Straight castings will shrink with PC'ing and will nulify the verm layer if it is the same thickness as PF cake, the verm will fall down the sides.
Also, when you start going over the 40% threshold with worm poo to straw contamination is hard to keep out of later flushes. Very high contam rate. The best results I had with worm castings were as follows.
Recipe for two cakes:
1 pint jiffy mix with a pinch of lime(quick or hydrated),wet 1" water in jar.
1 quart straw, chopped 2" size, CRAMMED into wide mouth quart jar, add water 2" in jar.
1 pint worm castings, fill with poop and add water till it is 2"
PC 1 hour, 15 PSI

Mix straw and poo when cool with 1 fully colonized PF cake. Wet to feild capacity with sterile mister(little practice) and push in foil pan(pound cake pans 3ish by 7ish), it should be level with the top of the pan, cover with foil.
Don't peak for a week.
Peal off foil, bend up the flat sides of the pans top and add previously sterilized jiffy-mix casing, the new rim acts as a good guide for a nice level casing. Mist. Alot.
I placed directly in perlite/sterlite tub. misted and fanned, three times dayly.
Fruiting in two weeks give or take after pealing off foil. 5 to 6 flushes progressively smaller in total weight. Till they run out of food.


Worm castings are an excellent additive, but do not make it more than 50% of your final substrate because it lacks energy nutrition.


I sterilize Worm Castings in a metal wash tub. I remove the upper oven rack, place the lower rack in the next to the lowest position, and the metal wash tub fits right perfect inside. It is a multi-functional tub... Anyway

I spread the Worm Castings out so they heat evenly and throughly and bake them at 350*F for a couple of hours. Turn the heat off. Let cool. Do not open the oven. This Oven Tek really works

Everything must be clean, clean, clean. My grinder has washable parts. Those are scrubbed by hand and then washed in the dishwasher with one cup of bleach added to the detergent cycle. The outside of the grinder needs to be clean too because you will be touching the housing, buttons, grinder bin, and the outside of the lid... So I wipe with 10% clorox & soap, then 10% clorox, then rubbing alcohol on a fresh clean rag... See: Sanitizing

Wear gloves. I wipe down the counter, wipe down the jars and place them on the clean counter. Get a clean plate, a plastic cup (scoop), and a knife and spoon out of the dishwasher. I use a large bowl covered with Saran wrap to hold the spawn powder.

Birth the cake, use a spoon to scrape the verm barrier off and break the cake in two. I have worked with cakes that were hard as a rock, and moist as a sponge.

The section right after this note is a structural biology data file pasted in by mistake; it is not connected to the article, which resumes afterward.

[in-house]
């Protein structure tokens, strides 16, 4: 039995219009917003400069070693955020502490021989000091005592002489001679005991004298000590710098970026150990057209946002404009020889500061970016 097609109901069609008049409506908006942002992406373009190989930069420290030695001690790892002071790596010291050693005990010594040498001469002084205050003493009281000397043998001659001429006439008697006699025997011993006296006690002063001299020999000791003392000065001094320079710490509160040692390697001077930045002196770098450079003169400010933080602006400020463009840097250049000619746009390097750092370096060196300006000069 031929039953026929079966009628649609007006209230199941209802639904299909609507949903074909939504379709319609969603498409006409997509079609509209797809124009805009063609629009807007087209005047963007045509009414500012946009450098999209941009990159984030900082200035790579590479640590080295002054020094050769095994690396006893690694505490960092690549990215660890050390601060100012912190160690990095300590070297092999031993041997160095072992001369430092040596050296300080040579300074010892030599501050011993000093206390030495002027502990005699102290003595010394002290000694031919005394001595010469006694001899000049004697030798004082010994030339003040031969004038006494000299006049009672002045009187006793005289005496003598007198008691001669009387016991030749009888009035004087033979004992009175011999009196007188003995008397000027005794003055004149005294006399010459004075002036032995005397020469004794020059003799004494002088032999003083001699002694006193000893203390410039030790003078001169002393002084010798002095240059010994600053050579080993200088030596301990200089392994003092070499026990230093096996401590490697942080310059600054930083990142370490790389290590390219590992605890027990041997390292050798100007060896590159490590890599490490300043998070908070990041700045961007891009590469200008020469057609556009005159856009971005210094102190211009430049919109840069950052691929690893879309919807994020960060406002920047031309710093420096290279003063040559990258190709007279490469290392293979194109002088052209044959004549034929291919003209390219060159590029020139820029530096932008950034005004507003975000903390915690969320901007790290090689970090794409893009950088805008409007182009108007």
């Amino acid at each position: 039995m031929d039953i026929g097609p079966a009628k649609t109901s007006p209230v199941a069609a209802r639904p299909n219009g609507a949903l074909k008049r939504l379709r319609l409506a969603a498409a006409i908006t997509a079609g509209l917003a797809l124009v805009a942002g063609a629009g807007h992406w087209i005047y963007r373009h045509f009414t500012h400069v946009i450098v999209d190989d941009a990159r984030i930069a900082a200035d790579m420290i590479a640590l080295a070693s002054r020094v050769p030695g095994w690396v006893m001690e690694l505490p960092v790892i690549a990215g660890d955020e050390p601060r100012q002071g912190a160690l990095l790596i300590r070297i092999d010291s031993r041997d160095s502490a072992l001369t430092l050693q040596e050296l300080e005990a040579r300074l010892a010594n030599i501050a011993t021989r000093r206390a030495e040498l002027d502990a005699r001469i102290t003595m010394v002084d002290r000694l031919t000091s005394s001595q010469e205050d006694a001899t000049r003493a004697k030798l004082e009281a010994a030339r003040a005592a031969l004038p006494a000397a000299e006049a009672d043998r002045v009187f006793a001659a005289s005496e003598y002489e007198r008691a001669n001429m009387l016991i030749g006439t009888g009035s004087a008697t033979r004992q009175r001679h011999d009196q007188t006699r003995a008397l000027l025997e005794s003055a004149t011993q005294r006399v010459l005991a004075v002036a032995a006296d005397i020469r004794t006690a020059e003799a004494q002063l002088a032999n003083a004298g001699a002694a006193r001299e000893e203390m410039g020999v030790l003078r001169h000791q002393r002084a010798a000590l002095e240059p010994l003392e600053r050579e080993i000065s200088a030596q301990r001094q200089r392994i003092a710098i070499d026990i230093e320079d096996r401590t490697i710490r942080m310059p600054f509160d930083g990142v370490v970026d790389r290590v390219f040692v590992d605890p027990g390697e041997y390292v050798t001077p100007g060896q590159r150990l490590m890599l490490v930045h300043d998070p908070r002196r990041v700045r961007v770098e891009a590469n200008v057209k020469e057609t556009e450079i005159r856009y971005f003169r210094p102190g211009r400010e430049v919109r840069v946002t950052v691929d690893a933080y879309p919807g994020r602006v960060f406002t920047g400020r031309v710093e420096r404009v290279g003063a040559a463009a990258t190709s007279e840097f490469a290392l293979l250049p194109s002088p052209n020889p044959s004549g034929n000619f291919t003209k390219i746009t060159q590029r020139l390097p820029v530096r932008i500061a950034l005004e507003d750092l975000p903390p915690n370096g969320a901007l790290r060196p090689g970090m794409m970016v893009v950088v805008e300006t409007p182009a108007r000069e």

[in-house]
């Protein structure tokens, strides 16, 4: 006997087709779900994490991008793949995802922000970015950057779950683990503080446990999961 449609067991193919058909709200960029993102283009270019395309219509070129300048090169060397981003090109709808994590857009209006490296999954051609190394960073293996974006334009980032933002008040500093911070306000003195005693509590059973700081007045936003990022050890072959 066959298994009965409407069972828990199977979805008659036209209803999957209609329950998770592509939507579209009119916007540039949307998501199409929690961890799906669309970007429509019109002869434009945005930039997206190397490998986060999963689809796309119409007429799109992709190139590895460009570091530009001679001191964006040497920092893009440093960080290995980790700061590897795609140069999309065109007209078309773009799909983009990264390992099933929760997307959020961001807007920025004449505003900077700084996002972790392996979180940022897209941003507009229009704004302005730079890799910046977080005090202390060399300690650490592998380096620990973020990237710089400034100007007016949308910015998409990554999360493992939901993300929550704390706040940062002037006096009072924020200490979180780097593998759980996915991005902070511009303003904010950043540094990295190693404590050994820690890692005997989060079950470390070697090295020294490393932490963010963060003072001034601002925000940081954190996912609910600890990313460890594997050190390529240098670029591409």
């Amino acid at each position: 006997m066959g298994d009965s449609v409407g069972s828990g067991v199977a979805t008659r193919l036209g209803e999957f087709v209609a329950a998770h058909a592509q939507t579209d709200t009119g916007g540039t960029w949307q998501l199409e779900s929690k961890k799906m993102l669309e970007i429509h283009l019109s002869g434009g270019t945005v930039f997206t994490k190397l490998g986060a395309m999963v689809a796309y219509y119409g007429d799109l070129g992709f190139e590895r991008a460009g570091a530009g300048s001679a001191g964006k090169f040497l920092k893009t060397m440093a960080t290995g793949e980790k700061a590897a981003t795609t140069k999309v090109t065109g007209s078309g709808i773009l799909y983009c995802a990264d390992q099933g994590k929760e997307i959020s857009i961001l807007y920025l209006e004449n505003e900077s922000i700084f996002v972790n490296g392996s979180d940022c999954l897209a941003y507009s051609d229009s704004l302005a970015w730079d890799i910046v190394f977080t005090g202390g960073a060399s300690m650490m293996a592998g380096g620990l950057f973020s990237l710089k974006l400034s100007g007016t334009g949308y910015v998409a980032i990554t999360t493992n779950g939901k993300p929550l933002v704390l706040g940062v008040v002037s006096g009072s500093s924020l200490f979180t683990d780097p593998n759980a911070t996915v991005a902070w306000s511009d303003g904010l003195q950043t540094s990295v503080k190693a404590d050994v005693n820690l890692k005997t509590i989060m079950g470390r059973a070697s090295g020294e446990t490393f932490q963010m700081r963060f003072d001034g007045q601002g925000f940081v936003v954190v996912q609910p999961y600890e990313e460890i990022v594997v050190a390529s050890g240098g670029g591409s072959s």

If the cake is dry, you will need less Worm Castings to make a nice powder. If the cake is moist and spongy (as it should be) it will take more worm castings to get a nice powder.

The problem with something like a fresh Max Fruit PF cake in a grinder is that it gums up. You do not want any gumming. You want to add sufficient worm castings into the grinder bin (I use a small two cup food processor $8.00 Wally's) that the cakes fragment cleanly and mix with the castings to form a uniform powder as opposed to collecting together, compacting, and gumming up.

There is no exact porportion because mositure level varies some from cake to cake, batch to batch. Start by breaking up say, 1/3 of a PF cake into marble sized chunks, then scooping in 1/3 of a cup of worm castings. Close the lid on the food processor and grind for about 45 seconds. Dump the powder into a clean bowl, cover with wrap, reload some more cake marbles into the bin, another scoop of castings (adjusting your castings based on your first grind)... Until you grind all the cakes up!


BJ Pan cyan tek
5 cups vermiculite
3 cups castings
10 tblspns BRF
1.5 - 1.75 cups water
(makes 10-12 half pints)

Fill your canning jars, sterilize, and innoculate via the PF tek method. Once your substrate is fully colonized, case with 50/50 and a little lime. Since the castings are already added to your substrate, their is no need to spawn and risk contamination. Just place your cased substrate into your humidity chamber and watch them grow!


2:1 is good ratio 2 worm poop to 1 verm .
But yes worm castings work very good , easy to obtain , and does not stink to high heaven when you AC or PC it , unlike cow and horse crap .
Now as far as which is best , that all matters on the quality of the castings being used . If you have access to a worm farm where you can buy from them direct , ask and look at what they feed the worms to determin how nutrient rich the final product is . Worm poop can be much more nutrisious for the mushies IMHO . But horse and cow dung is known to produce bigger mushies .

(Message edited by admin on April 18, 2004)